"And I have this," Gary ventured, as he pulled a small flask from his coat. "Medicinal brandy." Gary took the other easy chair, still holding the book from the night stand in one hand, and I pulled the straight chair around to face them both. Kathleen noticed the book in Gary’s hand and let out a deep sigh.

"The past is never dead," she quoted. "It’s not even past." I later learned this was a quote from Gavin Stevens, one of the characters in Faulkner’s play.

"I’m so glad you guys are here," she continued. There was a different tone in her voice. She seemed oddly subdued. "I really do appreciate your company," she hesitated. "Especially today." There was another long pause.

"Why especially today?" Gary asked. Then I noticed the glistening tears that had begun to form in her eyes. Gary started to get up and move closer to comfort her, but she held out her hand to stop him and he sat back down.

"A year ago today," she said, so quietly. "My little boy, Jacob, was killed in an auto accident." Silence. In all our conversations, she had never mentioned anything like this. I didn’t know what to say and obviously Gary didn’t either. But, after a long moment of staring at Kathleen’s quiet tears, I managed to speak.

"I am so sorry," I said. "What can we do?"

"Just listen, I guess," she whispered. "It helps to talk about it."

We learned that she and her husband, also a musician, had separated after the accident. He had been driving drunk, against her objections, and then she couldn’t forget or forgive. The two of them had suffered only minor injuries, but the little boy, asleep in the back seat, had been thrown in such a way that caused internal injuries and his neck was broken.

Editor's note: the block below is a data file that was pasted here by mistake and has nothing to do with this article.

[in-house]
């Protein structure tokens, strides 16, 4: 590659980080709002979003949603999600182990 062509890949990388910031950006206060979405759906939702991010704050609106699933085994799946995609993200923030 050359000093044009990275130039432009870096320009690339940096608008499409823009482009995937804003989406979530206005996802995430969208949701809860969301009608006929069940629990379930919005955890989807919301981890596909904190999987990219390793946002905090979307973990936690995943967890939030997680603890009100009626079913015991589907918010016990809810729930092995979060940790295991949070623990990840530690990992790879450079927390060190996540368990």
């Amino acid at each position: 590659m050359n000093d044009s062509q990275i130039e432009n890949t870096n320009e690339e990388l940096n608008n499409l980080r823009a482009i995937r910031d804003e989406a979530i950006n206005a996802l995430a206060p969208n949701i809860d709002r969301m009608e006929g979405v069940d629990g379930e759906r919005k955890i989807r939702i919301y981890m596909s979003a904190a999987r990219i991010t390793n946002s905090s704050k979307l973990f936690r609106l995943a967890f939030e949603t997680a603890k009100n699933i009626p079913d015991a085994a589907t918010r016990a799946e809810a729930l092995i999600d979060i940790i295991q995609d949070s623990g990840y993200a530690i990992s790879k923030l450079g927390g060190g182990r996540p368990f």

After a few months of agony, she had left Los Angeles, traveling from place to place, and finally wound up in Monterey. Gary and I listened in silence as she laid out the story that had so drastically changed her life. The wine and brandy were gradually consumed, but there was no drunkenness. The three of us just drew closer. It was nearly dawn by the time she gave us each a quick hug and said goodbye.

During the next few weeks, Gary and I accompanied Kathleen home several times. The bond between us grew deeper as we each told stories about our lives, practicing what I would experience years later as "check in." We had become family, and somehow, more than family.

Gary struggled over his relationship with his father, who was back in Jackson Hole. He couldn’t remember a time when the man had ever said "I love you." Gary had spent years of his life trying to prove himself to someone who forever remained unavailable. He shared the painful letters he had written to his father but never sent. The three of us worked on composing just one letter that he finally did send.